I’m travelling at about 250km/h back to the Netherlands right now, from Darmstadt in Germany
where I’ve met Eva Brucherseifer for a meeting on marketing issues in KDE. We mainly discussed
highly confidential stuff (confidential mainly because not *everyone* should read about the imminent
beginning of our world domination tour already).
After having gone through different angles of scientific strategic analysis, notably market
segmentation, relationship marketing, the techology adaption lifecycle and more applied stuff like
the decision making process in large groups, we came to the conclusion that surprise,
surprise KDE can do much better, and if we use our full potential in more
areas than only developing cutting-edge technology, we really scare of our competitors. Konqi, the little dragon is becoming a dangerous adult dragon!
More interesting recent news, there is now a shared forum for promoting the free desktop, it
has a couple of GNOMIES and some people of the KDE crowd. We’re hoping to share resources and stop dragging the free
desktop into different directions, and thereby wasting resources. It doesn’t make sense anyway to
try to steal from the small piece of pie other friends of the free desktop have. We need to break
into the 90%+ of the desktop market that has not yet been freed. This is one of the first real
results from Portland
and I hope there’s more to come.
In my non-KDE life, I’m working on quality
metrics for Open Source software, to be more precise, on the criteria for a standard for quality
certification of Independent Software Vendors (ISVs). I’m talking a lot to different people about
such kind of new stuff, and generally people, especially from the “business world” like the idea
very much. ISVs are missing a certification that offers them the opportunity make a difference,
customers like the idea of being able to base their choice on hard criteria. My personal opinion is
that such a certificate is needed to show decision makers that Open Source can score very well in
the real world, that quality of Open Source products is not only good, but that it can be measured.
But how would you measure the quality of Open Source products from the point of view of a
customer? Quite often, you see that the time it takes “the community” to fix a certain bug is
measured. Well, that’s a beginning, but it’s definitely quite unusable as the only measurement for
the maintainance level of some software component. You have to put that in relation to the severity
of the bug, to the “risc level”. I think Open Source quality has to offer quite some more with
respect to quality, and some characteristics of Open Source software make quality assessment a fair
bit easier. You don’t need to sign NDAs to be able to review code and to do for example static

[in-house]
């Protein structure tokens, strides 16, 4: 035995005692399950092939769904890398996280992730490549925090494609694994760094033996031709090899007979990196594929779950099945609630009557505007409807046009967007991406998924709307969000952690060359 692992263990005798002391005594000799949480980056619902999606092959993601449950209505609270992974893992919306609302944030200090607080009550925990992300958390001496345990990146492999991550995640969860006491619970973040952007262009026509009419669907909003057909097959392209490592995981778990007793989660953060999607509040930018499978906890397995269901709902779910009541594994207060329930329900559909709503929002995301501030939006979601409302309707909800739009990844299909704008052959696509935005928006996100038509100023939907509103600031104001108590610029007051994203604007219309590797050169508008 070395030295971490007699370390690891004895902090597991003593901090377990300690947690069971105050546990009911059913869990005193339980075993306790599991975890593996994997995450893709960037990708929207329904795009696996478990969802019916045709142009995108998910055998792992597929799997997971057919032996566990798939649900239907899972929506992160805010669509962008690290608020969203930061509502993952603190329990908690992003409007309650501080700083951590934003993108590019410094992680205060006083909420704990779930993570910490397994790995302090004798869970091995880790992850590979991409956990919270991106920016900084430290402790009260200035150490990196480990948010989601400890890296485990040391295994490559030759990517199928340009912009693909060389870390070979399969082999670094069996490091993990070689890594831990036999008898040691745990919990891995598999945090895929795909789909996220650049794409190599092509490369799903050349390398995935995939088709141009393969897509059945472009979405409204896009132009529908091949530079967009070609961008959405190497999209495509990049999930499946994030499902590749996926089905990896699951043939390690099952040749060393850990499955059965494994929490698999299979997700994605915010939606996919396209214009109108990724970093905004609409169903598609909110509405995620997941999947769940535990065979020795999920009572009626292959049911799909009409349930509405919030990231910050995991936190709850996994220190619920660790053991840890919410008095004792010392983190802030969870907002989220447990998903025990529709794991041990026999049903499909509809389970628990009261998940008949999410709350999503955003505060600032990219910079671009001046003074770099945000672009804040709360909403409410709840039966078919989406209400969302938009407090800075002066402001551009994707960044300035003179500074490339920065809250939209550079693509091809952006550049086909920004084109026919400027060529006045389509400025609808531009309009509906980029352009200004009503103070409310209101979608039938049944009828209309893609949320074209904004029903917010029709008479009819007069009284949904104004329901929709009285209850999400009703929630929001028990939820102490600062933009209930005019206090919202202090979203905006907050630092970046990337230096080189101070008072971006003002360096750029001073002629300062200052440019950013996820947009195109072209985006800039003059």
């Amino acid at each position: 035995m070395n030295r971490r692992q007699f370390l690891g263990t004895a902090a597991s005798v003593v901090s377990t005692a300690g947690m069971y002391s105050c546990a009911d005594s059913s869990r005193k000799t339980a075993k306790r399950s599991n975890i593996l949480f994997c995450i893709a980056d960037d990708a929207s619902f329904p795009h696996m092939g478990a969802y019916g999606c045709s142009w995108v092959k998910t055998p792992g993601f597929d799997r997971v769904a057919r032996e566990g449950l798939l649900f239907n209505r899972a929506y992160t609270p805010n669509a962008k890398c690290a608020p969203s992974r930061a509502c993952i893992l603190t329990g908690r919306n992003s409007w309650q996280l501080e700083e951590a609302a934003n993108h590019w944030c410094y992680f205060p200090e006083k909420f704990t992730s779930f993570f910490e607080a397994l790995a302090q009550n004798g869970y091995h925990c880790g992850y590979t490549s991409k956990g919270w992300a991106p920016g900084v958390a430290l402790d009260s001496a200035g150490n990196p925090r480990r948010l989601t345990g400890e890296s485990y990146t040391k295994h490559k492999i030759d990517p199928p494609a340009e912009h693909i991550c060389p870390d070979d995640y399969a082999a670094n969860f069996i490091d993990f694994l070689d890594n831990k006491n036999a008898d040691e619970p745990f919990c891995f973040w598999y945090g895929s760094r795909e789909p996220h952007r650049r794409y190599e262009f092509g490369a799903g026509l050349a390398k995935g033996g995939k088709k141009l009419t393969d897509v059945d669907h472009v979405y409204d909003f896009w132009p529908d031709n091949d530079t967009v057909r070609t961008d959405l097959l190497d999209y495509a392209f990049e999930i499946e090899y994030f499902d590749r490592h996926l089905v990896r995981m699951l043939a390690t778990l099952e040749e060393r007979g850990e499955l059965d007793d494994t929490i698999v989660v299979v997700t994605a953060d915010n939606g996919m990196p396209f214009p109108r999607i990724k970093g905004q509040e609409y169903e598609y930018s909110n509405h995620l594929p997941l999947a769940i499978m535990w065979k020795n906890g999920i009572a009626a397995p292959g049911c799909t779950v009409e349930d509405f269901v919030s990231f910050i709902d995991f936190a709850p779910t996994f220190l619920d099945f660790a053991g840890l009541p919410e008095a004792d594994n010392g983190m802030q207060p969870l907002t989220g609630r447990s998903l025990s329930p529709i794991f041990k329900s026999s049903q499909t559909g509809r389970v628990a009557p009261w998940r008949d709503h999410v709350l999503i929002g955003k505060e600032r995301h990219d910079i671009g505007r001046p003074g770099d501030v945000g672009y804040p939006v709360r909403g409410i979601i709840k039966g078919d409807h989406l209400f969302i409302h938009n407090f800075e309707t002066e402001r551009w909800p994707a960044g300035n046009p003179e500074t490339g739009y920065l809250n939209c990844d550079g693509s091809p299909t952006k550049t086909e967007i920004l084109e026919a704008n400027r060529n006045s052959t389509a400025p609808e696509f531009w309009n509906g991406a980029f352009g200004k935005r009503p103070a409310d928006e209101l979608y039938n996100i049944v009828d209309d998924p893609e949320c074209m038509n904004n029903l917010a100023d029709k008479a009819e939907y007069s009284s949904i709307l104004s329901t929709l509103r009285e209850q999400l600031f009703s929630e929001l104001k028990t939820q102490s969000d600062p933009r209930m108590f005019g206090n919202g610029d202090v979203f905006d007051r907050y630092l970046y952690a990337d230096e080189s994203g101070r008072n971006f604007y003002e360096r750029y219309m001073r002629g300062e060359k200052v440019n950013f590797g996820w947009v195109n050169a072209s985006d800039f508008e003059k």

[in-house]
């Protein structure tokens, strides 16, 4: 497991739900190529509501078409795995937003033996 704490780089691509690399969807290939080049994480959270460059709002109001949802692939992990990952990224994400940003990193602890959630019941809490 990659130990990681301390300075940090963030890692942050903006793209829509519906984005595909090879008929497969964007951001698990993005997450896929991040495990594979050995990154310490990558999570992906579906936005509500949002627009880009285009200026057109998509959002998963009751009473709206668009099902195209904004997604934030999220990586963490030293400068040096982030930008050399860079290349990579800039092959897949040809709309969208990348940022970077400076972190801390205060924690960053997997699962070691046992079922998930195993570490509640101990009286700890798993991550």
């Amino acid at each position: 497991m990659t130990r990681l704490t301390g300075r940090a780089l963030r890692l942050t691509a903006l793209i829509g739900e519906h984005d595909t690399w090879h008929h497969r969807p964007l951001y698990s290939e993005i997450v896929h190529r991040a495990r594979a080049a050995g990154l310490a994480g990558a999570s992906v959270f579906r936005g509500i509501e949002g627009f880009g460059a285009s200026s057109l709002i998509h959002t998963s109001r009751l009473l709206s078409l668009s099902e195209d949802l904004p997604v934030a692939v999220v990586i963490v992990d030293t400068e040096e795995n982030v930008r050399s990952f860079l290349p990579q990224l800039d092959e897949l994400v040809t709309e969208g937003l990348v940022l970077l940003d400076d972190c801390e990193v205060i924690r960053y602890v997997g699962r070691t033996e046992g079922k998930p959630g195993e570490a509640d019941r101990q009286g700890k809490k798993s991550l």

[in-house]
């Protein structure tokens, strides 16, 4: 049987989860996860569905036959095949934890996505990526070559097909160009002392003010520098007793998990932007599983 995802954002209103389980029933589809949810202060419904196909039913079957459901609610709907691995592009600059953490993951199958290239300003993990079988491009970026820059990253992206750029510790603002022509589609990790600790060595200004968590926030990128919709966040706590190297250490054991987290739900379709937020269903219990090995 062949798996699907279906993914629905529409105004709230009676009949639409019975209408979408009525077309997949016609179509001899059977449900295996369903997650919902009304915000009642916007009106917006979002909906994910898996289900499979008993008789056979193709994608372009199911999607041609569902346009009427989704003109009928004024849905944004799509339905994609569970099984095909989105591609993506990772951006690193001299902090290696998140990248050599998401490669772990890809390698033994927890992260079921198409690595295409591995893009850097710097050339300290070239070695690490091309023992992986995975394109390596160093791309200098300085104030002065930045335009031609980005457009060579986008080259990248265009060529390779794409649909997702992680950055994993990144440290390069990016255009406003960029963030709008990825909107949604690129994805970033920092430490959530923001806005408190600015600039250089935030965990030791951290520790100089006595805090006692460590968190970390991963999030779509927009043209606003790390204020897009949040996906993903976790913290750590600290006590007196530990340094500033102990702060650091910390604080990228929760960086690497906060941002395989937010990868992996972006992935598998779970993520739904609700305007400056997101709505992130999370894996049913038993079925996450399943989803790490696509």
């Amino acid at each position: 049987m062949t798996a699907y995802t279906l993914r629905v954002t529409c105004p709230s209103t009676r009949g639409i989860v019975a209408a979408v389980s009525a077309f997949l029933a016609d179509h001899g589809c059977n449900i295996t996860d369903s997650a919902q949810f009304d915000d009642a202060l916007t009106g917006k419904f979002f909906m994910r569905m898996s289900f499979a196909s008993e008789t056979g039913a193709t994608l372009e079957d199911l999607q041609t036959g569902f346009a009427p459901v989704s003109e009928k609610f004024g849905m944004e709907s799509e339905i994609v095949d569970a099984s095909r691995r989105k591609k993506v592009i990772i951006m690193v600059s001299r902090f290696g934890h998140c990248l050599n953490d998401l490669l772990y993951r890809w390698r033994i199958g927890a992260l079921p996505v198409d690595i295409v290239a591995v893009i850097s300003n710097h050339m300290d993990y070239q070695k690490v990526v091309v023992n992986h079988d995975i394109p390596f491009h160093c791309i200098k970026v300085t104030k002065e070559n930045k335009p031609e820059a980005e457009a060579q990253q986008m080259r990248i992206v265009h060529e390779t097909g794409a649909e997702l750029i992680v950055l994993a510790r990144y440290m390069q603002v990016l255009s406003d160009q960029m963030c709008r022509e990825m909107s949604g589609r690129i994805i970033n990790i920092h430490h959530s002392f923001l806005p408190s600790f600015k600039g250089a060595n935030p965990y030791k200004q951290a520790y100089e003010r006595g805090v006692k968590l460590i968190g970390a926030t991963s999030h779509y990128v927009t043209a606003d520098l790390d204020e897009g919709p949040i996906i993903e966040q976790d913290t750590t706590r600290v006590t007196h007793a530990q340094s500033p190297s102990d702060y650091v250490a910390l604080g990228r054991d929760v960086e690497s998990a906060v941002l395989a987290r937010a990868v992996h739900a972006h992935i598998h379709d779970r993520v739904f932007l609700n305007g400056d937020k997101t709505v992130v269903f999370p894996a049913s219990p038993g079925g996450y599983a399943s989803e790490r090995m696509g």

checking of the source base. You can have a look at the development process, you’re able to test the
software without the need to think about license questions, you’re able to look at history and you
might even take advantage of assessment that has earlier been made Hack, most Open Source components
even publish their bug database. So what more do you want?
Fact is that a lot of Open Source project rely on peer-review as the only
means to improve and maintain good quality. While that certainly works for quite some projects, I
think it’s about time to apply more methods to maintain and improve quality of Open Source software.
In the near future, I’m planning to blog more often on different aspects of software
quality, especially in the Open Source world, to raise the awareness within the community, and
simply because it’s an interesting subject with a lot of different ways to approach it. So stay
people already noted, the KDE-NL new year’s meeting has been quite a success. We
talked wrapped up the last year, talked about upcoming events and had a couple of drinks together. I
took my camera with me, so there are photos available. Claire, Martijn and me also took the opportunity to talk
about Marketing stuff, mainly strategic things, our expectations for the future and how we can
further improve KDE’s exposure to the rest of the world. Quite useful to stick your heads together
and share ideas. We missed Wade.
The newest regional group of KDE is also one with an
enormous potential, KDE India. Judging from the number of potential
users, KDE India’s importance for the future of KDE just cannot be overstated.
But also in terms of more strategic issues, there’s a lot KDE India can contribute: think
experience with eastern cultures, think merchandising, think issues in giant (geographically,
culturally) countries. KDE India can make KDE so much richer, especially regarding the lack of
coverage of KDE in eastern countries.
But not everything is easy, for example, a logo such as the one designed by Kenneth can mean
a legal challenge. Apparently, rules for using
official symbols in India are quite strict, using something strongly resembling the Indian national flag can make you a
criminal. Probably a good exercise for opening your mind and training intercultural communication
But then, it’s really refreshing to see an enthousiastic group of KDE people on the other
side of the world, both culturally and geographically working on getting KDE India off the ground